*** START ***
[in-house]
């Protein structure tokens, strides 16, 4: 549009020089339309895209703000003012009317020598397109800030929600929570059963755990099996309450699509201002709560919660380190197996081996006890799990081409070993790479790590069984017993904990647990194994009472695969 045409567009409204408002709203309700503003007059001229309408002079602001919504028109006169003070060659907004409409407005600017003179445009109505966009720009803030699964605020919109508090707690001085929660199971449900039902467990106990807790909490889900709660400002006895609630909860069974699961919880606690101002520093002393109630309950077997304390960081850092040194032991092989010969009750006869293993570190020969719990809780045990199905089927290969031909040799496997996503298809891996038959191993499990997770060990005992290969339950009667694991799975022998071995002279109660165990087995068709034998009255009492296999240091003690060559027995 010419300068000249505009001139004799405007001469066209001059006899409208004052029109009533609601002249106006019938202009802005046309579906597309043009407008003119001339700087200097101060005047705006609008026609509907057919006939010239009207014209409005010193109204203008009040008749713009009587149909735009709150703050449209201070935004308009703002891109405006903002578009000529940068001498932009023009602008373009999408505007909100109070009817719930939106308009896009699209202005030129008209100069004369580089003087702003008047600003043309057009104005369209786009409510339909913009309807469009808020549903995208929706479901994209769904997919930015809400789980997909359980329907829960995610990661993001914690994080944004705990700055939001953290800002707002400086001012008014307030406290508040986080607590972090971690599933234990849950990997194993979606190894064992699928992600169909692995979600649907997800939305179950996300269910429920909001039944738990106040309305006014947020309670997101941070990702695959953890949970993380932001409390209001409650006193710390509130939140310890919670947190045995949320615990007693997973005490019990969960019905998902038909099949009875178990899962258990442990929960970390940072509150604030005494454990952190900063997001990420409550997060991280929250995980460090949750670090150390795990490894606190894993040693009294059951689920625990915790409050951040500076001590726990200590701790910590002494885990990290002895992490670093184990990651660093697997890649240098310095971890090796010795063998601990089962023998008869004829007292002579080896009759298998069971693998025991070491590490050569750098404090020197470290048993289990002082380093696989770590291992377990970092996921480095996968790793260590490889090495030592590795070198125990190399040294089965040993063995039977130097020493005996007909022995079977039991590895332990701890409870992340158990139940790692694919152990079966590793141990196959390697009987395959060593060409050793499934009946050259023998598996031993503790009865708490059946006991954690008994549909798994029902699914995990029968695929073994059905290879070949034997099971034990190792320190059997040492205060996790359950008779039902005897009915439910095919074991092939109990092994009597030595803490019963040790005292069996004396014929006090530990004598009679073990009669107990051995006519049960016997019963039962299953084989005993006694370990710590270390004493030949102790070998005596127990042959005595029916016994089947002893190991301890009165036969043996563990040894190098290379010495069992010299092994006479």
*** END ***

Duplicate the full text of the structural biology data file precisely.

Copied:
[in-house]
């Protein structure tokens, strides 16, 4: 549009020089339309895209703000003012009317020598397109800030929600929570059963755990099996309450699509201002709560919660380190197996081996006890799990081409070993790479790590069984017993904990647990194994009472695969 045409567009409204408002709203309700503003007059001229309408002079602001919504028109006169003070060659907004409409407005600017003179445009109505966009720009803030699964605020919109508090707690001085929660199971449900039902467990106990807790909490889900709660400002006895609630909860069974699961919880606690101002520093002393109630309950077997304390960081850092040194032991092989010969009750006869293993570190020969719990809780045990199905089927290969031909040799496997996503298809891996038959191993499990997770060990005992290969339950009667694991799975022998071995002279109660165990087995068709034998009255009492296999240091003690060559027995 010419300068000249505009001139004799405007001469066209001059006899409208004052029109009533609601002249106006019938202009802005046309579906597309043009407008003119001339700087200097101060005047705006609008026609509907057919006939010239009207014209409005010193109204203008009040008749713009009587149909735009709150703050449209201070935004308009703002891109405006903002578009000529940068001498932009023009602008373009999408505007909100109070009817719930939106308009896009699209202005030129008209100069004369580089003087702003008047600003043309057009104005369209786009409510339909913009309807469009808020549903995208929706479901994209769904997919930015809400789980997909359980329907829960995610990661993001914690994080944004705990700055939001953290800002707002400086001012008014307030406290508040986080607590972090971690599933234990849950990997194993979606190894064992699928992600169909692995979600649907997800939305179950996300269910429920909001039944738990106040309305006014947020309670997101941070990702695959953890949970993380932001409390209001409650006193710390509130939140310890919670947190045995949320615990007693997973005490019990969960019905998902038909099949009875178990899962258990442990929960970390940072509150604030005494454990952190900063997001990420409550997060991280929250995980460090949750670090150390795990490894606190894993040693009294059951689920625990915790409050951040500076001590726990200590701790910590002494885990990290002895992490670093184990990651660093697997890649240098310095971890090796010795063998601990089962023998008869004829007292002579080896009759298998069971693998025991070491590490050569750098404090020197470290048993289990002082380093696989770590291992377990970092996921480095996968790793260590490889090495030592590795070198125990190399040294089965040993063995039977130097020493005996007909022995079977039991590895332990701890409870992340158990139940790692694919152990079966590793141990196959390697009987395959060593060409050793499934009946050259023998598996031993503790009865708490059946006991954690008994549909798994029902699914995990029968695929073994059905290879070949034997099971034990190792320190059997040492205060996790359950008779039902005897009915439910095919074991092939109990092994009597030595803490019963040790005292069996004396014929006090530990004598009679073990009669107990051995006519049960016997019963039962299953084989005993006694370990710590270390004493030949102790070998005596127990042959005595029916016994089947002893190991301890009165036969043996563990040894190098290379010495069992010299092994006479």